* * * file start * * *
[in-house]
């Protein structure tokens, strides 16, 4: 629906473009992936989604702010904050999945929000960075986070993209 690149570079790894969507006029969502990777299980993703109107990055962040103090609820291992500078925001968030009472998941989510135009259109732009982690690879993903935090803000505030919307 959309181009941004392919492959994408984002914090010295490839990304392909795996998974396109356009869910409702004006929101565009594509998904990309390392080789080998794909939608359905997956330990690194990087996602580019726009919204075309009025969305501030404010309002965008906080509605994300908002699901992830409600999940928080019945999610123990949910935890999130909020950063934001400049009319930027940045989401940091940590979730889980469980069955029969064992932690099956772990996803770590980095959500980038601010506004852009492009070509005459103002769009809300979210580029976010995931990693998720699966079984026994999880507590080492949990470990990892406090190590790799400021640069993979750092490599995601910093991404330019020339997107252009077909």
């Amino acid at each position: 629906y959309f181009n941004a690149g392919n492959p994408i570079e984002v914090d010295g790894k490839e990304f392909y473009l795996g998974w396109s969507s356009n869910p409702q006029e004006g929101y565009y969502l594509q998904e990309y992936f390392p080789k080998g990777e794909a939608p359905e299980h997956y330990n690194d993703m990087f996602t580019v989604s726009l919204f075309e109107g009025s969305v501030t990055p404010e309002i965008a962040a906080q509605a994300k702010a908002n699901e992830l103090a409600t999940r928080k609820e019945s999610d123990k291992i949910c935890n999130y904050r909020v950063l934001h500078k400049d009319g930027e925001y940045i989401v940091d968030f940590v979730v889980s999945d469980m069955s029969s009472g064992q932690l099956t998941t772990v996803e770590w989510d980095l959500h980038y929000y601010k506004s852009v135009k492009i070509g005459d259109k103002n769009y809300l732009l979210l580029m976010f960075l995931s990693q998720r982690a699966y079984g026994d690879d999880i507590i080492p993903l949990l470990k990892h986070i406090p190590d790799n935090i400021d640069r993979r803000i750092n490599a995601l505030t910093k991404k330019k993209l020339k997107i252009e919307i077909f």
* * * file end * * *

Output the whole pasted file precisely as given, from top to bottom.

[in-house]
């Protein structure tokens, strides 16, 4: 629906473009992936989604702010904050999945929000960075986070993209 690149570079790894969507006029969502990777299980993703109107990055962040103090609820291992500078925001968030009472998941989510135009259109732009982690690879993903935090803000505030919307 959309181009941004392919492959994408984002914090010295490839990304392909795996998974396109356009869910409702004006929101565009594509998904990309390392080789080998794909939608359905997956330990690194990087996602580019726009919204075309009025969305501030404010309002965008906080509605994300908002699901992830409600999940928080019945999610123990949910935890999130909020950063934001400049009319930027940045989401940091940590979730889980469980069955029969064992932690099956772990996803770590980095959500980038601010506004852009492009070509005459103002769009809300979210580029976010995931990693998720699966079984026994999880507590080492949990470990990892406090190590790799400021640069993979750092490599995601910093991404330019020339997107252009077909």
């Amino acid at each position: 629906y959309f181009n941004a690149g392919n492959p994408i570079e984002v914090d010295g790894k490839e990304f392909y473009l795996g998974w396109s969507s356009n869910p409702q006029e004006g929101y565009y969502l594509q998904e990309y992936f390392p080789k080998g990777e794909a939608p359905e299980h997956y330990n690194d993703m990087f996602t580019v989604s726009l919204f075309e109107g009025s969305v501030t990055p404010e309002i965008a962040a906080q509605a994300k702010a908002n699901e992830l103090a409600t999940r928080k609820e019945s999610d123990k291992i949910c935890n999130y904050r909020v950063l934001h500078k400049d009319g930027e925001y940045i989401v940091d968030f940590v979730v889980s999945d469980m069955s029969s009472g064992q932690l099956t998941t772990v996803e770590w989510d980095l959500h980038y929000y601010k506004s852009v135009k492009i070509g005459d259109k103002n769009y809300l732009l979210l580029m976010f960075l995931s990693q998720r982690a699966y079984g026994d690879d999880i507590i080492p993903l949990l470990k990892h986070i406090p190590d790799n935090i400021d640069r993979r803000i750092n490599a995601l505030t910093k991404k330019k993209l020339k997107i252009e919307i077909f």